See The town is best known for its cave temples,
cut into the cliff face of the red sandstone hill and connected
by flights of steps. They display the full range of religious sects
which have grown up on Indian soil. Two of them are dedicated to
Vishnu, one to Shiva and the fourth is a Jain temple. There's also
one natural cave which is a Buddhist temple. The caves overlook
the picturesque Agastyatirtha and are only one of the many things
to be seen at Badami. Of the other monuments, some of the most beautiful
are the two groups of lakeside temples known as the Bhutanatha temples
near the north fort. The Archaeological Museum nearby is also well
worth a visit.
It is situated at a beautiful countryside amongst red sandstone
hills, rock-hewn tanks (artificial lakes) and peaceful farmlands,
the small rural village of Badami was once a capital city of the
Chalukyan Empire which ruled much of the central Deccan. Here, and
at nearby Aihole and Pattadakal, you can see some of the earliest
and finest examples of Dravidian temples and rock-cut caves. The
forms and sculptural work at these sites provided inspiration for
the later Hindu empires which rose and fell in the southern part
of the peninsula before the arrival of the Muslims.
Though principally promoters of the Vedic culture, the Chalukyans
were tolerant of all sects, and elements of Shaivism, Vaishnavism,
Jainism and even Buddhism can be found in many of their temples.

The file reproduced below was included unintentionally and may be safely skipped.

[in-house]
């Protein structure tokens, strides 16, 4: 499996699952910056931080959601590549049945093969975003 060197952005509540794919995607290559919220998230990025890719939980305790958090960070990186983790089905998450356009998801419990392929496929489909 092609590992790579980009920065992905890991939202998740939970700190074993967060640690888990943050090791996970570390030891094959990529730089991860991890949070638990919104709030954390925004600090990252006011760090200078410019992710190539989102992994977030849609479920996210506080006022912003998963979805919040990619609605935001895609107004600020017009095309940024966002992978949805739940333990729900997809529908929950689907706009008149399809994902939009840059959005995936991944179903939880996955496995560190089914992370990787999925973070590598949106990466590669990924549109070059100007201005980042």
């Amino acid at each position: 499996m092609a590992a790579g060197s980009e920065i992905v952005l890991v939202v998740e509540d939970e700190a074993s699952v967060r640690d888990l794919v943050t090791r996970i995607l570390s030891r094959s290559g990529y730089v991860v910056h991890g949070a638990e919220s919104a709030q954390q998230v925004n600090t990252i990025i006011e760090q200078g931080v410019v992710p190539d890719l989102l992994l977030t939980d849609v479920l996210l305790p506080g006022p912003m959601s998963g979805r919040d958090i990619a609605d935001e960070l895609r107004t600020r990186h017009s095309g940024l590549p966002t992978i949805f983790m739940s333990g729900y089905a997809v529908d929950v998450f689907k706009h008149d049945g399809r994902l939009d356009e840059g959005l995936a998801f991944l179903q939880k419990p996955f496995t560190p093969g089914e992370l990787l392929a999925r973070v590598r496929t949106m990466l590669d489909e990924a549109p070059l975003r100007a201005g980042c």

Belur & Halebid
Halebid and Belur are only 16 km apart. The KSTDC
in Bangalore runs a tour to both towns as well as to Sravanabelagola.
The Hoysala temples at Belur and Halebid (Halebeed, Halebidu), along
with the one at Somnathpur east of Mysore, are the cream of what
remains of one of the most artistically exuberant periods of Hindu
cultural development. The temple is decorated with sculptures. The
Hoysaleswara Temple at Halebid was constructed about 10 years after
the temple at Belur, but despite 80 years labour was never completed.
There are scenes which represents war, hunting, agriculture, music,
dance and Jain statue.
The small museum adjacent to the temple sculptures and is open from
10 am to 5 pm. There is also a smaller temple, the Kedareswara,
at Halebid and, off the road to Hassan, a Jain temple. At Belur,
the Channekeshava Temple is the only one at the three Hoysala sites
still in daily use. Non-Hindus are allowed inside but not into the
inner sanctum. It is very similar to the others in design but here
much of the decoration has gone into the internal supporting pillars
and lintels, and the larger but still very delicately carved images
of deities and guardian beasts. At Halebid, the external walls are
covered in friezes.
In 1424 Ahmed Shah-I shifted his court from Gulbarga
to a less constricted site at Badri, in grief of his beloved spiritual
mentor, Bandah Nawas Gesu Daraz. Later the Bahamani dynasty continued
to rule here till 1487 even after they were split into five rival
groups. They refurbished the town by building a new fort, splendid
palaces, mosques and ornamental gardens. They were then succeeded
by the Adil Shahis from Bijapur, followed by the Mughals under Aurangzeb,
who annexed the territory in 1656, before the Nizam of Hyderabad
acquired the territory in the early 18th century. The town has a
gritty charm, with narrow red-mud streets leading to arched gates
and open vistas across plains. Bidar is nowadays a provincial backwater,
better known for its fighter-pilot-training base.
The largest and most famous monument is the Golgumbaz.